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Ukrainian Women’s Battalion now 2,500-strong

“We must help our military men – our husbands, brothers and fathers,” Alona Danilova, the founder of the Women’s Battalion told the Polish Press Agency, adding that “over the last three months, a total of 2,500 women joined our ranks, whose entire effort and dedication are concentrated today on eastern Ukraine.”

“I myself have a husband and an 18-year-old brother,” Ms Danilova said, adding that both of them are fighting on the frontlines.

“Before the organisation was established, I knew five of its current members. We got together so that our numbers grew to 50 in the first few days. Today, the Women’s Battalion consists of 2,500 girls. Ukrainian women living in Ukraine and abroad constitute its foundation but there are also many non-Ukrainians among us, including Polish women.”

The main goals on the Battalion’s agenda are supporting the Ukrainian army with non-lethal equipment and reminding the international community that the war in Ukraine continues. “We import non-lethal equipment to Ukraine, namely night-vision devices, protective gear, power generators and other tactical equipment. We have a list of specific products, the need for which is communicated by soldiers.”

“On transporting the equipment across the border, we present documents issued by the units who ordered them,” Ms Danilova said, adding that “this is how we collaborated with, among others, the Azov Battalion. Its commander issued documents in which he stated that, for instance, this specific NVD was in demand. Consequently, we bought it and, having acquired such a document, transported it across the border with ease.”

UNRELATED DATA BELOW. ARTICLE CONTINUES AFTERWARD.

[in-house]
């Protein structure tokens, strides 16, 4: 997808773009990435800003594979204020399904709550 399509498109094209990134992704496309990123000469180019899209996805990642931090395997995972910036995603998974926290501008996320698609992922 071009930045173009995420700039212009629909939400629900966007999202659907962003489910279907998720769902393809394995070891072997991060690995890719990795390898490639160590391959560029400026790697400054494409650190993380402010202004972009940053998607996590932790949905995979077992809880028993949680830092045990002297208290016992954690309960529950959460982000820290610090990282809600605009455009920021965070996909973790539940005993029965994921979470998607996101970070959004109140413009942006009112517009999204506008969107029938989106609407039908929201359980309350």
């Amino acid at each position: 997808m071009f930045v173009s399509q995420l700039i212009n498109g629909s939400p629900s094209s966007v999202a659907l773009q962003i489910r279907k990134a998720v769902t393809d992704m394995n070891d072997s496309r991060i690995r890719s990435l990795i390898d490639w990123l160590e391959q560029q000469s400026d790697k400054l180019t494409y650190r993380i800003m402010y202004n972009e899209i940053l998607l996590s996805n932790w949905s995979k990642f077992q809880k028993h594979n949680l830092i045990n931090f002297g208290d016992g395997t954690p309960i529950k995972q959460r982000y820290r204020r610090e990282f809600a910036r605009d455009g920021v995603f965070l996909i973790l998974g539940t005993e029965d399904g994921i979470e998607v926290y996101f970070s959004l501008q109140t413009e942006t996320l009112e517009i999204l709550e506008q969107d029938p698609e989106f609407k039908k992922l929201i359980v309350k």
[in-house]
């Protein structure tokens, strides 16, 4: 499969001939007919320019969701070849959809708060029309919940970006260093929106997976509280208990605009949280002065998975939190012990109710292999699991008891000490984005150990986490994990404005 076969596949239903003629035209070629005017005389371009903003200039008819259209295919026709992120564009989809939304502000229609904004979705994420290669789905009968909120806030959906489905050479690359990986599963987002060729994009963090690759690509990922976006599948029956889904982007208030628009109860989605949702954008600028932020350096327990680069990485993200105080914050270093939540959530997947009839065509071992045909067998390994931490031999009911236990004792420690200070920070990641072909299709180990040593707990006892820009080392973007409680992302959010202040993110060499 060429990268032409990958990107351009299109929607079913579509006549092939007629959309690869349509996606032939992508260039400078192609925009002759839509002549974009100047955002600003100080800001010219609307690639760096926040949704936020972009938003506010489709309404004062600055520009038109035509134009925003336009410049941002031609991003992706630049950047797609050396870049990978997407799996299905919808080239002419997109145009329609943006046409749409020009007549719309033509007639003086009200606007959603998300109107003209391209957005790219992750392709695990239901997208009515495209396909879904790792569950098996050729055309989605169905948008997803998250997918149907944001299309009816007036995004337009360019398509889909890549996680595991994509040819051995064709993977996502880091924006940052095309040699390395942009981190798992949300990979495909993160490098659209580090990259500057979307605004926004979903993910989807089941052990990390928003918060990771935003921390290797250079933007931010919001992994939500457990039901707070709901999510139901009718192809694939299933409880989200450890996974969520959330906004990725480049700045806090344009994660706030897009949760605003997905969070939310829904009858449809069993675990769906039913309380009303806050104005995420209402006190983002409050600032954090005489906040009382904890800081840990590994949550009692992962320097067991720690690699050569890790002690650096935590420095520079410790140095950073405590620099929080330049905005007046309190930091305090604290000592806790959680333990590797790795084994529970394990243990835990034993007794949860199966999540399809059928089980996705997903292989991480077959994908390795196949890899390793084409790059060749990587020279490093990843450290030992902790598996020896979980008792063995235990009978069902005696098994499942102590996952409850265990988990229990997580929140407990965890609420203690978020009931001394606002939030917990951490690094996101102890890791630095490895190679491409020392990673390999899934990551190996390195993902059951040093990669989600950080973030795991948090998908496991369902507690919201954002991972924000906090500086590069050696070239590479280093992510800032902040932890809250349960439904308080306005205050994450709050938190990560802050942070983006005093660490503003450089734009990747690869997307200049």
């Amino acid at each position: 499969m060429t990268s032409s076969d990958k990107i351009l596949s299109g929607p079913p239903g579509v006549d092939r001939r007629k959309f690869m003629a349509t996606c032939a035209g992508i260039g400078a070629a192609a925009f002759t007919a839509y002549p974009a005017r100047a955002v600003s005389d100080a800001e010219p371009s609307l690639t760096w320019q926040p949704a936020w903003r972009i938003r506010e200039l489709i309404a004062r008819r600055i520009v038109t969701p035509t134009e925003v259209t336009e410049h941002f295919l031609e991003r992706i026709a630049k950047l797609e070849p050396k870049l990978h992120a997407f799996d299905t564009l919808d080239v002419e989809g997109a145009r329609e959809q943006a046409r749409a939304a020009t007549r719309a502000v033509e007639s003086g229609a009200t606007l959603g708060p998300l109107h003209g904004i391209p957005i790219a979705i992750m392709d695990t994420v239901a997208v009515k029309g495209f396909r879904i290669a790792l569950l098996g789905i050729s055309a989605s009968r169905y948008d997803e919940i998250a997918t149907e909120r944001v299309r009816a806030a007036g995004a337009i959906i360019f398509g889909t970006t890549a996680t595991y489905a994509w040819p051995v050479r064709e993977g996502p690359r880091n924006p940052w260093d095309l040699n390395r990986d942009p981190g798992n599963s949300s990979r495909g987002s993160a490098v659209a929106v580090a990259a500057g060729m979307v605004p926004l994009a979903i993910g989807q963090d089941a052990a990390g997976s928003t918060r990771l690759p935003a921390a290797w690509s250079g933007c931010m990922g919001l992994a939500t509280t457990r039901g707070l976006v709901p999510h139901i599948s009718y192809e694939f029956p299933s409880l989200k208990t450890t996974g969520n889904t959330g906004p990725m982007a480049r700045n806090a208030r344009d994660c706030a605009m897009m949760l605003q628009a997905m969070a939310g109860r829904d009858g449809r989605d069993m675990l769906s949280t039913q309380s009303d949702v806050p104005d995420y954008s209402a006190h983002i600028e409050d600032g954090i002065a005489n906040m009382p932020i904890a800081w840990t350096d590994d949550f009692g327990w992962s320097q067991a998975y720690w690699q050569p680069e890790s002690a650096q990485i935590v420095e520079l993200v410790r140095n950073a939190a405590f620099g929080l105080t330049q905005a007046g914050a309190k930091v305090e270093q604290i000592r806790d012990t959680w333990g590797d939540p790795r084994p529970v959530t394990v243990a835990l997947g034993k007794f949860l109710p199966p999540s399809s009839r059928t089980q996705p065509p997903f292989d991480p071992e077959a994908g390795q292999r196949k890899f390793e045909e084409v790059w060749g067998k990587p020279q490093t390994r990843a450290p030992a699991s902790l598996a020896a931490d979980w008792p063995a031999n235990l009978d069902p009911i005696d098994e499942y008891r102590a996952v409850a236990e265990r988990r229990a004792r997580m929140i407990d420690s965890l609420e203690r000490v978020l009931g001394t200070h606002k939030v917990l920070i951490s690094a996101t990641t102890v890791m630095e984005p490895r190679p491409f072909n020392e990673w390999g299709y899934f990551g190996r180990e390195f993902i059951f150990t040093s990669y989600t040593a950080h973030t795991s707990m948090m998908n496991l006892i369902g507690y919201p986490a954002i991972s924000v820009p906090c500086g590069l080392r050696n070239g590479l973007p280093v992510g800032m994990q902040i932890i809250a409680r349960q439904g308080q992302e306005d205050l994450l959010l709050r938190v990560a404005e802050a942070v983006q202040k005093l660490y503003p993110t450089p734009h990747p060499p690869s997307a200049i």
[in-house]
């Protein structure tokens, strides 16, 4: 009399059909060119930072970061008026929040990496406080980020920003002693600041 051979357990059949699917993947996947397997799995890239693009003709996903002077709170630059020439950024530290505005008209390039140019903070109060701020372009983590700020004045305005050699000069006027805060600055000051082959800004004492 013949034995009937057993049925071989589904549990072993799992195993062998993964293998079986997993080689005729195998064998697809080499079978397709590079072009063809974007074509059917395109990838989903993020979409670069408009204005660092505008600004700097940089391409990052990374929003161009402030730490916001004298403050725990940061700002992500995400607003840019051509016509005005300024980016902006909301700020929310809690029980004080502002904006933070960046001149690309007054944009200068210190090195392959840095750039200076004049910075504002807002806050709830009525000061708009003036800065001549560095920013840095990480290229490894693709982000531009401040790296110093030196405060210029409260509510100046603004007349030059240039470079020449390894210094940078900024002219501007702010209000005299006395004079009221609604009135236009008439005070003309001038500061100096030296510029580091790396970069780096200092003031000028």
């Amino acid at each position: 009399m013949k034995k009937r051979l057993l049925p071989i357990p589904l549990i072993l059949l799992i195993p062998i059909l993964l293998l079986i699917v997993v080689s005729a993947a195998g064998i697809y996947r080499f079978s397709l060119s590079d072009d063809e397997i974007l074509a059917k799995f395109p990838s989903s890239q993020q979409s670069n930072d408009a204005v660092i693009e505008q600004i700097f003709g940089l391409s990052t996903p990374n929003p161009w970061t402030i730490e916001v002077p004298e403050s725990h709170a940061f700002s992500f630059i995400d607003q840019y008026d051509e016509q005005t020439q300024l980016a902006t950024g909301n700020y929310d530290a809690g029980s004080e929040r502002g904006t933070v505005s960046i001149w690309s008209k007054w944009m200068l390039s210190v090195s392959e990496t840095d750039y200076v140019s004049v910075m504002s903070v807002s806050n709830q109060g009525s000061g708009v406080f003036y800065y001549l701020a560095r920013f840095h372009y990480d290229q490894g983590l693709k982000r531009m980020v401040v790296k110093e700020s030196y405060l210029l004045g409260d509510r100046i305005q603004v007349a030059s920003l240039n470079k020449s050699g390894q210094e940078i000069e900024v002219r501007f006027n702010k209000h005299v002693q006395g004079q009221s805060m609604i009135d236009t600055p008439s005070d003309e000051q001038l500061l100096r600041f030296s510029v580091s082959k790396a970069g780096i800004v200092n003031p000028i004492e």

Ms Danilova stressed that social media were the main platform for the Battalion’s informative campaign. “This is where we promote what we do, this is where we spread knowledge on the situation in the country and this is where we collect funds to help the army,” she stressed. “People must simply comprehend that Ukraine is the heart of Europe and that the war must continue to be the global number one topic and not, as it is right now, merely one of many. If Putin is not stopped, he will press on after all.”

Asked about the challenges that the women volunteers face, Ms Danilova told the PAP that “the greatest challenge is that people are fed up and got used to the war, which, in turn, makes it very difficult to acquire finances to help the army. In the beginning, the issue was that we had a lot of money but we could not buy anything because the demand was so large. Today, the situation has reversed – we have a lot of equipment and little money.”

The head of the Women’s Battalion went on to say that “Ukrainians, who helped in the beginning now have their resources depleted. Thus this is why turning to citizens of other states is such an important point on our agenda.”


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